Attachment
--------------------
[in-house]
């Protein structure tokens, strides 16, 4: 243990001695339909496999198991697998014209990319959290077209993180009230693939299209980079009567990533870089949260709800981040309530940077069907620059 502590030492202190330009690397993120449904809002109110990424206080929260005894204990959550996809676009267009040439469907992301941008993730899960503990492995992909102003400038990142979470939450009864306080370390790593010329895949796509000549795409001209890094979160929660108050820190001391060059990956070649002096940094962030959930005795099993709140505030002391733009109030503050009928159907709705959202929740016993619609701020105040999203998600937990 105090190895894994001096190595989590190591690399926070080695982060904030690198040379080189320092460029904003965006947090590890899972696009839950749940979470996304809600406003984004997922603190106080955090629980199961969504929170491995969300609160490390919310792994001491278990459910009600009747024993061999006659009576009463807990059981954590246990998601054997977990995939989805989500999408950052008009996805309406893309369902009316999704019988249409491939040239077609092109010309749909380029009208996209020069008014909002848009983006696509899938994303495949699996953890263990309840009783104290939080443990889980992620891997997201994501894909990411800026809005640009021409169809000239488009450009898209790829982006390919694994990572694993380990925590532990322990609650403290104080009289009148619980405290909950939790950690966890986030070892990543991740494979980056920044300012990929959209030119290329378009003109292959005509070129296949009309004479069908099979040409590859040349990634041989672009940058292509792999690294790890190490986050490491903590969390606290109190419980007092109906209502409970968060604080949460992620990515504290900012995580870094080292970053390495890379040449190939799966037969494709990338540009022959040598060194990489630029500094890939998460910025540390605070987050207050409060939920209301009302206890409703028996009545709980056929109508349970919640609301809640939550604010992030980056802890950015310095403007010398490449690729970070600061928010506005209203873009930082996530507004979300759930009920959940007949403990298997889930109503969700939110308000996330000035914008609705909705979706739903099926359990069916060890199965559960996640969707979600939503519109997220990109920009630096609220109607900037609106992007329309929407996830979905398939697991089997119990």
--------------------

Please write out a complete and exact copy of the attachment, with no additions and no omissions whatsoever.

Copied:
[in-house]
């Protein structure tokens, strides 16, 4: 243990001695339909496999198991697998014209990319959290077209993180009230693939299209980079009567990533870089949260709800981040309530940077069907620059 502590030492202190330009690397993120449904809002109110990424206080929260005894204990959550996809676009267009040439469907992301941008993730899960503990492995992909102003400038990142979470939450009864306080370390790593010329895949796509000549795409001209890094979160929660108050820190001391060059990956070649002096940094962030959930005795099993709140505030002391733009109030503050009928159907709705959202929740016993619609701020105040999203998600937990 105090190895894994001096190595989590190591690399926070080695982060904030690198040379080189320092460029904003965006947090590890899972696009839950749940979470996304809600406003984004997922603190106080955090629980199961969504929170491995969300609160490390919310792994001491278990459910009600009747024993061999006659009576009463807990059981954590246990998601054997977990995939989805989500999408950052008009996805309406893309369902009316999704019988249409491939040239077609092109010309749909380029009208996209020069008014909002848009983006696509899938994303495949699996953890263990309840009783104290939080443990889980992620891997997201994501894909990411800026809005640009021409169809000239488009450009898209790829982006390919694994990572694993380990925590532990322990609650403290104080009289009148619980405290909950939790950690966890986030070892990543991740494979980056920044300012990929959209030119290329378009003109292959005509070129296949009309004479069908099979040409590859040349990634041989672009940058292509792999690294790890190490986050490491903590969390606290109190419980007092109906209502409970968060604080949460992620990515504290900012995580870094080292970053390495890379040449190939799966037969494709990338540009022959040598060194990489630029500094890939998460910025540390605070987050207050409060939920209301009302206890409703028996009545709980056929109508349970919640609301809640939550604010992030980056802890950015310095403007010398490449690729970070600061928010506005209203873009930082996530507004979300759930009920959940007949403990298997889930109503969700939110308000996330000035914008609705909705979706739903099926359990069916060890199965559960996640969707979600939503519109997220990109920009630096609220109607900037609106992007329309929407996830979905398939697991089997119990």